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In 2014, the Inspection and Evaluation Division of the Office of Internal Oversight Services undertook an evaluation of UN Women’s normative work. The objective of the evaluation was to determine, as systematically and objectively as possible, the relevance and effectiveness of UN Women in achieving its mandate in support of gender equality through normative support work and its link with operational activities.
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Violence against women and girls is an unacceptable violation of basic human rights. It also is so widespread that ending it must be a public health priority. An estimated one in three women is beaten, coerced into sex or otherwise abused by an intimate partner during her lifetime. Intimate partner violence has been shown to increase the risk of HIV infection by around 50 per cent, and violence (and the fear of violence) deters women and girls from seeking services for HIV prevention, treatment, care and support.
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The purpose of this handbook is to provide national human right institutions with tools and guidance on how to integrate reproductive rights into their work.
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The findings of this assessment indicates that gender-related barriers pose significant obstacles to the uptake of services that prevent new HIV infections among children and keep mothers alive—obstacles that require urgent attention. Without dedicated attempts to overcome these gender-related barriers, current efforts will meet with limited success, and the needs and rights of both women and children will remain compromised.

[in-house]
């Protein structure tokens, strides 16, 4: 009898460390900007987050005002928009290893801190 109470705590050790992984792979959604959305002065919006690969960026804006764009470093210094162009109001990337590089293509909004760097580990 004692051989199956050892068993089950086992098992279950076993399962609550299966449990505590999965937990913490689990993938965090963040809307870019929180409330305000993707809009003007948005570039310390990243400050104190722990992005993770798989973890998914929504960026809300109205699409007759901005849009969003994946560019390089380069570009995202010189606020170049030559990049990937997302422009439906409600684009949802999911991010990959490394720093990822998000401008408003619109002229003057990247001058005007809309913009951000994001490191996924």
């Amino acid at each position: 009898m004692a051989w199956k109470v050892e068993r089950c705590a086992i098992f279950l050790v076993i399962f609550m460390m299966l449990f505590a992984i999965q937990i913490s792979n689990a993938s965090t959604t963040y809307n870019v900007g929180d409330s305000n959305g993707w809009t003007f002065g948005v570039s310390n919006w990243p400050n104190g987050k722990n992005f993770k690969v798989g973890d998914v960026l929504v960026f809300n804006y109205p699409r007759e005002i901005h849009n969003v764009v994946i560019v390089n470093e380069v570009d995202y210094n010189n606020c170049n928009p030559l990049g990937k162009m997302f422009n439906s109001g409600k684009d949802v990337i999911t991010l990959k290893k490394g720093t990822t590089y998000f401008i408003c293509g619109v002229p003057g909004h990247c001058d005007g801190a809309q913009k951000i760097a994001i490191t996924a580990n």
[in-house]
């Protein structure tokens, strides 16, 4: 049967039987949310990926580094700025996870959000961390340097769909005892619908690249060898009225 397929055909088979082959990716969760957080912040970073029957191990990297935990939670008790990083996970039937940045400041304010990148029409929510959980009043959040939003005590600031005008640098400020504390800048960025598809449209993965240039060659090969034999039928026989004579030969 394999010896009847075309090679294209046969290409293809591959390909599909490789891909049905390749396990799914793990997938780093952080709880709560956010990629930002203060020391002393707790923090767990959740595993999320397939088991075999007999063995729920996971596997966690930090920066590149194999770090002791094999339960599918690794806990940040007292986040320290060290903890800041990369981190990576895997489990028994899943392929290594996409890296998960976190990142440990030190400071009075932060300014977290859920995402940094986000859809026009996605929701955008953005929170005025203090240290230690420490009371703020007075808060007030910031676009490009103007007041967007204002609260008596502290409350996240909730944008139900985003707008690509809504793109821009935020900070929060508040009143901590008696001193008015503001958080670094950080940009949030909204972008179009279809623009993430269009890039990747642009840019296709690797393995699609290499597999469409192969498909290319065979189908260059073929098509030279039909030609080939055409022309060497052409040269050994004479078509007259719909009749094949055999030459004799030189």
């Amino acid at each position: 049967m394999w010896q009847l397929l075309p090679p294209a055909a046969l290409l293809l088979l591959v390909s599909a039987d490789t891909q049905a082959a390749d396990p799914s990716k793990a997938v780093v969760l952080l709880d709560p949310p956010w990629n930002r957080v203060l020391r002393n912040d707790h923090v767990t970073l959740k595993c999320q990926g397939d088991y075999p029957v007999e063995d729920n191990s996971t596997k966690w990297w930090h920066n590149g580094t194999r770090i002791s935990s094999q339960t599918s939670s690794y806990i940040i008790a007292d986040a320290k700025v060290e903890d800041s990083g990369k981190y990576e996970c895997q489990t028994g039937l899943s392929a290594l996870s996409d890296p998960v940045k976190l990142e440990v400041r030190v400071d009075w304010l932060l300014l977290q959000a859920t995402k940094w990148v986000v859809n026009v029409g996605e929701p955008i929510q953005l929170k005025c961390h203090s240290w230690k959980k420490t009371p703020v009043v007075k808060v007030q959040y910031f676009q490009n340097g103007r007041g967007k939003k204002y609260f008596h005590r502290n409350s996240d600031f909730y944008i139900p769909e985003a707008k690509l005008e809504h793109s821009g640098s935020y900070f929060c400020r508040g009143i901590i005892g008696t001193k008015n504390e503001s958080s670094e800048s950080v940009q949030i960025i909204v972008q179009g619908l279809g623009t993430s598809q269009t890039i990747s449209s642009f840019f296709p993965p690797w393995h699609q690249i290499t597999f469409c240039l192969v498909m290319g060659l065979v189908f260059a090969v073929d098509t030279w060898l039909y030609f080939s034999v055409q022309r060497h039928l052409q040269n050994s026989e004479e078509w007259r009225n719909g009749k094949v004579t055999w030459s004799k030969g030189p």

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The Quadrennial Comprehensive Policy Review of Operational Activities for Development (QCPR) was adopted by the General Assembly on 21 December 2012. It provides intergovernmental direction for the UN system’s operational activities for development, especially at the country level over the period 2013 – 2017. The QCPR resolution puts a strong emphasis on accountability, while underscoring the importance of ensuring system-wide coherence in both programmatic and operational terms. It also reaffirms the findings of the evaluation of the Delivering as One (DaO) initiative, namely that system-wide coherence helps to promote greater attention to, and focus on, gender equality and the empowerment of women in the UN system’s programming, advocacy and policy work at a national level.
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The State of World Population 2012 explains why family planning is a right, examines the challenges in ensuring that all women, men and young people are able to exercise that right and suggests actions that governments and international organizations can take to give everyone the power and the means to decide freely and responsibly how many children to have and when to have them.
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Economic and Social Committee (ECOSOC) resolution on mainstreaming a gender perspective into all policies and programmes in the United Nations system.
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Pursuant to resolution 65/190 of the General Assembly, the present report provides information on measures by Member States and activities within the United Nations system to tackle trafficking in women and girls. Conclusions are drawn and specific recommendations for future action made.